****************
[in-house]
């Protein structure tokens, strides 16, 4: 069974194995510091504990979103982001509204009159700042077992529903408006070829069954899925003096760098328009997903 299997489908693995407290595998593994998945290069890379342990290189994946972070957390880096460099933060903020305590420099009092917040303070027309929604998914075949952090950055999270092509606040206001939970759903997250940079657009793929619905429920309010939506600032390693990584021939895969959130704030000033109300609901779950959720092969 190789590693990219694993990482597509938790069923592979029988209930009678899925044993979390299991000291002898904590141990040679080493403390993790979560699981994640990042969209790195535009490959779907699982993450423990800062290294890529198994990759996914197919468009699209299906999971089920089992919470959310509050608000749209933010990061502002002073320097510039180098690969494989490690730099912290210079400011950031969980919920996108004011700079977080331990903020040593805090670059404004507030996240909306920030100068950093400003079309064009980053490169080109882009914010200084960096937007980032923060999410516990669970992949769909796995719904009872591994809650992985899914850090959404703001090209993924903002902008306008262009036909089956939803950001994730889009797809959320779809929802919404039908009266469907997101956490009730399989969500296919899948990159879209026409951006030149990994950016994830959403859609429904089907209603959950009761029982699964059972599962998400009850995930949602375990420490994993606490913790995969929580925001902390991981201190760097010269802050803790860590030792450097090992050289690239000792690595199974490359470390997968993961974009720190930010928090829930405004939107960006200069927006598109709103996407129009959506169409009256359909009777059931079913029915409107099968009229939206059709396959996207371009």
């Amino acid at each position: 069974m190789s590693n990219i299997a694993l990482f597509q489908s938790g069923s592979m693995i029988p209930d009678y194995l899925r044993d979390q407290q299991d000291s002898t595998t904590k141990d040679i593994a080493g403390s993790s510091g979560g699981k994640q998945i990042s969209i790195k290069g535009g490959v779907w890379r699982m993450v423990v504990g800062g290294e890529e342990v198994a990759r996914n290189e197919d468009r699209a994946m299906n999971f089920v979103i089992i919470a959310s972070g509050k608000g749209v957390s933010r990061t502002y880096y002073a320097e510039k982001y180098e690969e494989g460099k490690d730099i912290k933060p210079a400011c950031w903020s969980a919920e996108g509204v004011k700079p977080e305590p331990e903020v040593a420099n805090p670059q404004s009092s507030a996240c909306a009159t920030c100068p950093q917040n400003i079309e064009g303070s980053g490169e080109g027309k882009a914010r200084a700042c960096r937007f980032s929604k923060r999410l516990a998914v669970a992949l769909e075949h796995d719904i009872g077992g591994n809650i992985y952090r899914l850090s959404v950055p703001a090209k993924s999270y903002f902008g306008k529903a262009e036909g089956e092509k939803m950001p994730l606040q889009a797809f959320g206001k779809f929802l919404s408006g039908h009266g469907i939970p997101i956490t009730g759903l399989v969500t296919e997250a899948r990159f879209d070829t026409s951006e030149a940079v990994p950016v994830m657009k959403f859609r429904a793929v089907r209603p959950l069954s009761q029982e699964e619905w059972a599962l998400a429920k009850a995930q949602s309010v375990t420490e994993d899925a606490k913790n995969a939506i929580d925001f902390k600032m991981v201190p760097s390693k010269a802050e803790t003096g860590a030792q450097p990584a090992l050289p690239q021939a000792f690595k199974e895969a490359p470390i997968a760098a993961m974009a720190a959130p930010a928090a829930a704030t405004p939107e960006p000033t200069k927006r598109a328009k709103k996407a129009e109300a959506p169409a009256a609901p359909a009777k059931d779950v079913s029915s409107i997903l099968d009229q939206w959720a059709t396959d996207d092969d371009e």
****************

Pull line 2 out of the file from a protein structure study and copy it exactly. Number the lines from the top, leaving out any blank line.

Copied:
């Protein structure tokens, strides 16, 4: 069974194995510091504990979103982001509204009159700042077992529903408006070829069954899925003096760098328009997903 299997489908693995407290595998593994998945290069890379342990290189994946972070957390880096460099933060903020305590420099009092917040303070027309929604998914075949952090950055999270092509606040206001939970759903997250940079657009793929619905429920309010939506600032390693990584021939895969959130704030000033109300609901779950959720092969 190789590693990219694993990482597509938790069923592979029988209930009678899925044993979390299991000291002898904590141990040679080493403390993790979560699981994640990042969209790195535009490959779907699982993450423990800062290294890529198994990759996914197919468009699209299906999971089920089992919470959310509050608000749209933010990061502002002073320097510039180098690969494989490690730099912290210079400011950031969980919920996108004011700079977080331990903020040593805090670059404004507030996240909306920030100068950093400003079309064009980053490169080109882009914010200084960096937007980032923060999410516990669970992949769909796995719904009872591994809650992985899914850090959404703001090209993924903002902008306008262009036909089956939803950001994730889009797809959320779809929802919404039908009266469907997101956490009730399989969500296919899948990159879209026409951006030149990994950016994830959403859609429904089907209603959950009761029982699964059972599962998400009850995930949602375990420490994993606490913790995969929580925001902390991981201190760097010269802050803790860590030792450097090992050289690239000792690595199974490359470390997968993961974009720190930010928090829930405004939107960006200069927006598109709103996407129009959506169409009256359909009777059931079913029915409107099968009229939206059709396959996207371009």